Former NZ swimming coach Jan Cameron dies suddenly in Queensland (New Zealand)
Former New Zealand swimming coach Jan Cameron has died suddenly in Queensland, aged 70.
Cameron, who Swimming Australia confirmed on Monday night passed in the early hours of Monday morning, was widely seen as the driving force behind the setting up of New Zealand swimming’s first high performance programme.
A silver medallist for Australia in the 1964 Olympic Games in Tokyo, Cameron shifted to New Zealand in 1991, initially working as head coach for the North Shore Swimming Club, a club with little resources but one to which she attracted many of New Zealand’s top swimmers.
She was appointed national coach in 2001, with Swimming New Zealand (SNZ) changing her role to general manager of performance and pathways in 2008. Essentially, she was in charge of high performance.
“As Swimming Australia’s current para sport mentor coach, Jan was a much-loved member of our swimming family – staff, coaches, officials and athletes alike. Jan’s illustrious career has spanned all areas of swimming including as an athlete, coach and administrator,” Swimming Australia said in a statement.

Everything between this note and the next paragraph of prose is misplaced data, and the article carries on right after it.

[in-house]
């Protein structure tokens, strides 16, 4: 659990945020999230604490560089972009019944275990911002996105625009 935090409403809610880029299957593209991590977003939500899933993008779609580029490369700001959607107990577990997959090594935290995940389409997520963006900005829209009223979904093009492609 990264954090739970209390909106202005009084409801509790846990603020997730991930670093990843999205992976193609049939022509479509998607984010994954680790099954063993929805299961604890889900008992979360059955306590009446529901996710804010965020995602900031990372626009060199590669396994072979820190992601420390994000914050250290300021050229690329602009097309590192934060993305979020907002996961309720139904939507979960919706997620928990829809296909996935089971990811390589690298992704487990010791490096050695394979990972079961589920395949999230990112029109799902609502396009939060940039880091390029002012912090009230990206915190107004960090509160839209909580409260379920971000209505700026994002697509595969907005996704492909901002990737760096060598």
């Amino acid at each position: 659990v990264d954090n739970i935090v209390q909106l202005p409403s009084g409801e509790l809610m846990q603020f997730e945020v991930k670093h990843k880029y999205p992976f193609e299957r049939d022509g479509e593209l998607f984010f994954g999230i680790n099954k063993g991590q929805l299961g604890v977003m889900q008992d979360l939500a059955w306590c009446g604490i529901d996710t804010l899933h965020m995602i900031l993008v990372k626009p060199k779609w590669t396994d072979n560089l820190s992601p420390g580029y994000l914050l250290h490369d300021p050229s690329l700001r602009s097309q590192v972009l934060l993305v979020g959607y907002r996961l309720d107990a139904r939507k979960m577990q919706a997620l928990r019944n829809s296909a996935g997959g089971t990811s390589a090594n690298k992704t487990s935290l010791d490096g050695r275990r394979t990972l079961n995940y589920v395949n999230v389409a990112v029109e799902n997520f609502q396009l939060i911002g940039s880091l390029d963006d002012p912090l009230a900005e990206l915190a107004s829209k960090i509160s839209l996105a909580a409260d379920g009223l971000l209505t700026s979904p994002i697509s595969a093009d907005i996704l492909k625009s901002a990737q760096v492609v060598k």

“Jan will be sorely missed within the industry, by colleagues, coaches, athletes and all in the wider swimming community.
“Swimming Australia will advise an appropriate memorial in due course. Our thoughts are with Jan’s family and friends at this sad time.”
Cameron began her coaching career in 1968 at a small New South Wales club in Port Kembla. Her passion for coaching grew and she expanded her experience working in Canada, USA and New Zealand. She was a strong advocate for achieving more and doing better than your best, in all aspects of life.
Her first Games experience came in 1972 as a Paralympic team coach and she then made a significant contribution to team New Zealand as an Olympic coach at the Sydney Games in 2000. And more success followed as the head coach for New Zealand at the Olympic Games in Athens and Beijing.
Cameron had some great success at SNZ but it finished badly in 2011 with her resignation, about three months after the release of the Ineson Report.
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